Bradley C. Richardson - Chief Financial Officer & Executive Vice President

Good morning, Jason.

Jason A. Freuchtel - SunTrust Robinson Humphrey, Inc.

Following up on your discussion of innovation, last year at your Investor Day you indicated the number of projects and addressable markets in the latter phases of your innovation pipeline were significantly higher compared to 2014. Can you give us an update of where you stand today in your innovation pipeline? Have many of those opportunities come to fruition and do the latter phases still look fairly robust?

Robert M. Patterson - Chairman, President & Chief Executive Officer

Yeah, we had – a lot of the work, as you know, that goes into our Vitality Index relates directly to customer and custom formulations, so I don't want to overlook that as a driving force behind innovation. But with respect to the pipeline itself and new products that are in that, it's really about the same size as we reviewed with you last year. Our Vitality Index is still at 42%, and in the first and second quarter this year we didn't have any significant launches but the latter years of what we presented in our pipeline are still robust to use your word or question.

Jason A. Freuchtel - SunTrust Robinson Humphrey, Inc.

Okay. Thank you. And have you seen any dislocation in the composites market over the past year due to company-specific issues at one of your competitors?

Robert M. Patterson - Chairman, President & Chief Executive Officer

I haven't seen any – what you said customer dislocation, I'm not totally sure what that means. But...

Jason A. Freuchtel - SunTrust Robinson Humphrey, Inc.

No, just dislocation in the market. I'm sorry.

Robert M. Patterson - Chairman, President & Chief Executive Officer

In the composite space, I haven't seen any dislocations. I'm not sure I know exactly what that word is. But, again – so no, nothing on the composite side.

Jason A. Freuchtel - SunTrust Robinson Humphrey, Inc.

Okay. Great. Thanks.

Robert M. Patterson - Chairman, President & Chief Executive Officer

Yes.

Operator

Thank you. Our next question comes from the line of Mike Harrison with Seaport Global. Your line is open.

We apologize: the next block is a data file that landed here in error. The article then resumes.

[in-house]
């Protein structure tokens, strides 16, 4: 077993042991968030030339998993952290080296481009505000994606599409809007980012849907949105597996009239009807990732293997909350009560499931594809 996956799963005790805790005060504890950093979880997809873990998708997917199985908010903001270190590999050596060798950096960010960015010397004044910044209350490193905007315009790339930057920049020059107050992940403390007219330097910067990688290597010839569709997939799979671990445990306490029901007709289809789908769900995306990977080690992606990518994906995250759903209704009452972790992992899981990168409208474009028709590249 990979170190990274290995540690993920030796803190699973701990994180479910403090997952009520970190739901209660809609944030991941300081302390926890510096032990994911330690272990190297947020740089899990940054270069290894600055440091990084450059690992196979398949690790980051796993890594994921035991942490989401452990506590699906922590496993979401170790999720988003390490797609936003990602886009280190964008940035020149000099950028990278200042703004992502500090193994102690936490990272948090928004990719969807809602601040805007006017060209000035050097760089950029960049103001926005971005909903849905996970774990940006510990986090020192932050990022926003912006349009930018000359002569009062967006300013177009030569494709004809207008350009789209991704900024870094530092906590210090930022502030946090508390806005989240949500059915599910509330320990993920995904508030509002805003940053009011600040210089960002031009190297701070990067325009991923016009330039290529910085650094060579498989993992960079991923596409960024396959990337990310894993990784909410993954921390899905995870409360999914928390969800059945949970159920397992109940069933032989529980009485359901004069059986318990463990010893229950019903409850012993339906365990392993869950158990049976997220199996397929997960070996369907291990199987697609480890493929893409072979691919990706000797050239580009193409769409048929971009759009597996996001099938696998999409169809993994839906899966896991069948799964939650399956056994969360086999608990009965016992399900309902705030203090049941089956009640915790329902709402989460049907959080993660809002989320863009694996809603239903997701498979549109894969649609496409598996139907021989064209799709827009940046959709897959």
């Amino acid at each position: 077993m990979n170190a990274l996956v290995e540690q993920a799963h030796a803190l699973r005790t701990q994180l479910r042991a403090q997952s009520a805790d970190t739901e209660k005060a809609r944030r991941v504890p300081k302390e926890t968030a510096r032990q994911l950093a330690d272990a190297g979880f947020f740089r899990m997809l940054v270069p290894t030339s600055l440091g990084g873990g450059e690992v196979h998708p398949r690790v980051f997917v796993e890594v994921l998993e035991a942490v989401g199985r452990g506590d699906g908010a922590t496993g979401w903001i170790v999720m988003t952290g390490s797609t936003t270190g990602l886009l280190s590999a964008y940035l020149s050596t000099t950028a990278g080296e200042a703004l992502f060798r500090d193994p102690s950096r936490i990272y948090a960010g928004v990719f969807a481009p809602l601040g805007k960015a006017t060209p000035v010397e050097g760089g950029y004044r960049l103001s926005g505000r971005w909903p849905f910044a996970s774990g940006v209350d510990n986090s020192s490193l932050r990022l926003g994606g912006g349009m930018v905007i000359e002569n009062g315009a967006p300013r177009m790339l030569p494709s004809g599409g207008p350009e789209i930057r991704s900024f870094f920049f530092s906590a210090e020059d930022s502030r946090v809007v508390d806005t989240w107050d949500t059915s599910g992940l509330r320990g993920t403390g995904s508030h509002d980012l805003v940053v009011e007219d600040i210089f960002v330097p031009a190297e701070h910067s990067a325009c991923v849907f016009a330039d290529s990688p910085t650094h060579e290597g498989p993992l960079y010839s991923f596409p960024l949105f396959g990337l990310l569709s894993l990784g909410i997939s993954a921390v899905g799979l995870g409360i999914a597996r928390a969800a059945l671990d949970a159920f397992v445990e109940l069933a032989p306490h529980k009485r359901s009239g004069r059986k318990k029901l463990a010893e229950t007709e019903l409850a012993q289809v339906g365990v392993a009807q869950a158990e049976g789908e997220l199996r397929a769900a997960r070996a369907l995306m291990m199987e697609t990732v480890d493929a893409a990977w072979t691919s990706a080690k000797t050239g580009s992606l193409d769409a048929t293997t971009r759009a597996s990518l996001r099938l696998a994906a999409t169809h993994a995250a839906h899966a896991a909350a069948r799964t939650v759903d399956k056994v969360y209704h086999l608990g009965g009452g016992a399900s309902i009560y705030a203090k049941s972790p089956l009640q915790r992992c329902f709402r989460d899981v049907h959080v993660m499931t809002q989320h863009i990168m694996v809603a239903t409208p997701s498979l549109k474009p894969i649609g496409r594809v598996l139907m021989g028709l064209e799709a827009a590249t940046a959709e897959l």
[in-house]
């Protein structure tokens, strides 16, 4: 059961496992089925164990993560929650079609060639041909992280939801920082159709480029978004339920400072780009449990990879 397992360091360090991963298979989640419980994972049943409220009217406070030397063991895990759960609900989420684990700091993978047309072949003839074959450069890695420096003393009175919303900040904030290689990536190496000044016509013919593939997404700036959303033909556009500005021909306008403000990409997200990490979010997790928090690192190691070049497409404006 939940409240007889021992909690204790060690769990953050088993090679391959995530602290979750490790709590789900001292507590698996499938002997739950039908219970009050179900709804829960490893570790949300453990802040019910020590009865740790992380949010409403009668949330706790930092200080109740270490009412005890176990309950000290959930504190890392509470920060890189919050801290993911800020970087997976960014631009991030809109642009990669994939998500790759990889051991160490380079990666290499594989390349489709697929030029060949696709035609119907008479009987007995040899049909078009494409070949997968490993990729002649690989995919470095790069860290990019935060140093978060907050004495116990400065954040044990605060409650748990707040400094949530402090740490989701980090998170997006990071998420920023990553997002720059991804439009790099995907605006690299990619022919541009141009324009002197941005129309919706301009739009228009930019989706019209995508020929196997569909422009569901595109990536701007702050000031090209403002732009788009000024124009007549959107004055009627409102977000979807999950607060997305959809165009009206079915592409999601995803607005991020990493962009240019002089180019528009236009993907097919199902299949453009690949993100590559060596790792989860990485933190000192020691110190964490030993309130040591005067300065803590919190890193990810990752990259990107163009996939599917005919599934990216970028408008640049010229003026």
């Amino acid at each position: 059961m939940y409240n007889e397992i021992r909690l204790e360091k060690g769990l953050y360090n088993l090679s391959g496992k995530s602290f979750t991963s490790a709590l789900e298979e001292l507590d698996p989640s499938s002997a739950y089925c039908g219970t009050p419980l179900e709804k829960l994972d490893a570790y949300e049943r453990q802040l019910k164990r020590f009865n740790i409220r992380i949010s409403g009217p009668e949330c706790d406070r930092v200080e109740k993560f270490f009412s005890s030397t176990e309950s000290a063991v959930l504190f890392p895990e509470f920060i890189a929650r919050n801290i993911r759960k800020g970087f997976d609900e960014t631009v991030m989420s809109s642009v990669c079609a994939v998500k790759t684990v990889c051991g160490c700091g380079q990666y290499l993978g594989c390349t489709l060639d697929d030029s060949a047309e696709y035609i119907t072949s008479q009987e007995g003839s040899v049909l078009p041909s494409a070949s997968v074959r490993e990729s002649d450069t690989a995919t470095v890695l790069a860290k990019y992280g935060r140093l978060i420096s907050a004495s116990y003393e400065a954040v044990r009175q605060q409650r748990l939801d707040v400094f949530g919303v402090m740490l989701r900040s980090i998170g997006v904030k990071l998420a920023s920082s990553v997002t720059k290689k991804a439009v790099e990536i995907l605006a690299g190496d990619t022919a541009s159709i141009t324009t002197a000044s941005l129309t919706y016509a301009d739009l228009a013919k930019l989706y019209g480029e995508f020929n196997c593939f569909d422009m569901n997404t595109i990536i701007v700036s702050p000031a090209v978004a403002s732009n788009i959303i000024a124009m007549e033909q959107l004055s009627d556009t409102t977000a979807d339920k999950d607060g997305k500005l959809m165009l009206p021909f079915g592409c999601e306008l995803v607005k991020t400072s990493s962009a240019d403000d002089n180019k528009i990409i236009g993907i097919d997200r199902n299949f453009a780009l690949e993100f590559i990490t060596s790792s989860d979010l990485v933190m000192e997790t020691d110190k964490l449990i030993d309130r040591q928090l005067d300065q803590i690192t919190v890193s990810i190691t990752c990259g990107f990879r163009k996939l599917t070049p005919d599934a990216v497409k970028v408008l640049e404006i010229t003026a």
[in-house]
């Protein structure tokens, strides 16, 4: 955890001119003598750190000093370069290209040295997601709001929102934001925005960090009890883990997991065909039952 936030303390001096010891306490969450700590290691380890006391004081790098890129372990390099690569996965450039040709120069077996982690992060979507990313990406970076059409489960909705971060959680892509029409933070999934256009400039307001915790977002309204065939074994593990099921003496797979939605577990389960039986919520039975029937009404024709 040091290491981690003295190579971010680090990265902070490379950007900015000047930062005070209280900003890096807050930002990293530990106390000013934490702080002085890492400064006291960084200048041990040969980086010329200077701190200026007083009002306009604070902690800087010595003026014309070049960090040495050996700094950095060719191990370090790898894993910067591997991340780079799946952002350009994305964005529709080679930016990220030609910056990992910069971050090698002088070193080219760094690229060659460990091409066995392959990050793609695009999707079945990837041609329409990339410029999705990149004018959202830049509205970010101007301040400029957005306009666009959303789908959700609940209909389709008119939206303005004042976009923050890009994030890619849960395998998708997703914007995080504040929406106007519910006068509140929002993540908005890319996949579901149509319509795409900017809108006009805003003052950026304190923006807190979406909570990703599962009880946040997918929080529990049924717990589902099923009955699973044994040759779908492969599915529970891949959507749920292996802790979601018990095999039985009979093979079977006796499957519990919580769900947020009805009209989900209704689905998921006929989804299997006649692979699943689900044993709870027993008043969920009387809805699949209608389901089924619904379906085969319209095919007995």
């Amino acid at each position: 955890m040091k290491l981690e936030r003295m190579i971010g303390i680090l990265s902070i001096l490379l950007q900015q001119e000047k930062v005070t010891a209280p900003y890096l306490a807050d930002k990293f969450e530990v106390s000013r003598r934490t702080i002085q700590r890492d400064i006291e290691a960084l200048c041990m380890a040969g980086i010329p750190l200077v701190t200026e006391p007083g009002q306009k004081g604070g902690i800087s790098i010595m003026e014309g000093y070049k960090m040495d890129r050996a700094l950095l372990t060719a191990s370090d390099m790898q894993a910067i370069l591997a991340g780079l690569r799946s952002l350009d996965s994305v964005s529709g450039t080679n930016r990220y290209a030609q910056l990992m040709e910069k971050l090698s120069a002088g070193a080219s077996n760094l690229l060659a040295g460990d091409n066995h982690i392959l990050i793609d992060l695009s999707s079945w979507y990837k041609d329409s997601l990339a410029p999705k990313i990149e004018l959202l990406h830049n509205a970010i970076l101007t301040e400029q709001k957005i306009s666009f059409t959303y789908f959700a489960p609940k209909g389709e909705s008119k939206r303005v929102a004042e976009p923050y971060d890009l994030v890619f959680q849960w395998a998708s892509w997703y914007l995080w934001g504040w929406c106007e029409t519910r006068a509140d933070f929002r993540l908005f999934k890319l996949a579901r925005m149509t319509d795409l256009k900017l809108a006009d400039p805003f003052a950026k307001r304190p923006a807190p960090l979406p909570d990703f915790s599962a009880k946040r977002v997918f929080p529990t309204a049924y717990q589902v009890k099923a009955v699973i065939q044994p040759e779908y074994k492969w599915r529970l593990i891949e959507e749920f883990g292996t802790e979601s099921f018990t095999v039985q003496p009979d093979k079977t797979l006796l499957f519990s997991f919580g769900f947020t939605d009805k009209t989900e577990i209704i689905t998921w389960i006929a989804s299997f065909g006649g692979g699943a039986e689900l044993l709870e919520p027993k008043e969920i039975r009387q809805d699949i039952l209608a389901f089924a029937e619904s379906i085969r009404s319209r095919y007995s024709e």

Michael Joseph Harrison - Seaport Global Securities LLC

Hi. Good morning.

Bradley C. Richardson - Chief Financial Officer & Executive Vice President

Good morning, Mike.

Robert M. Patterson - Chairman, President & Chief Executive Officer

Hi, Mike.

Michael Joseph Harrison - Seaport Global Securities LLC

I was wondering, Bob or Brad, if you can give just a little more color on the SG&A costs, and I guess I was just surprised to see a sequential decline in SG&A costs. Are you still maintaining the same number of sales and marketing people that you brought on, or are you shedding some of those, either because they're underperforming or because of the economic conditions you're seeing, are we seeing any change in incentive accruals? Just what accounts for that sequential decline in the SG&A number?

Robert M. Patterson - Chairman, President & Chief Executive Officer

Yeah. So the – I'd say there's really two – one point I want to make, first, is that no, you're not seeing a shedding of any of those commercial resources. And I tried to point that out in our previous remarks, Mike, about being actually up about 4% on those resources.

Administrative costs continue to come down. So that's a factor. But we also had some swing, I'd say, with respect to the incentive accrual timing as well as some insurance costs. So I'd say in the first quarter, insurance was a little bit higher. And in the second quarter a little bit lower than probably what a normal run rate is. And so it makes the swing look a little bit bigger. But then incentives as well.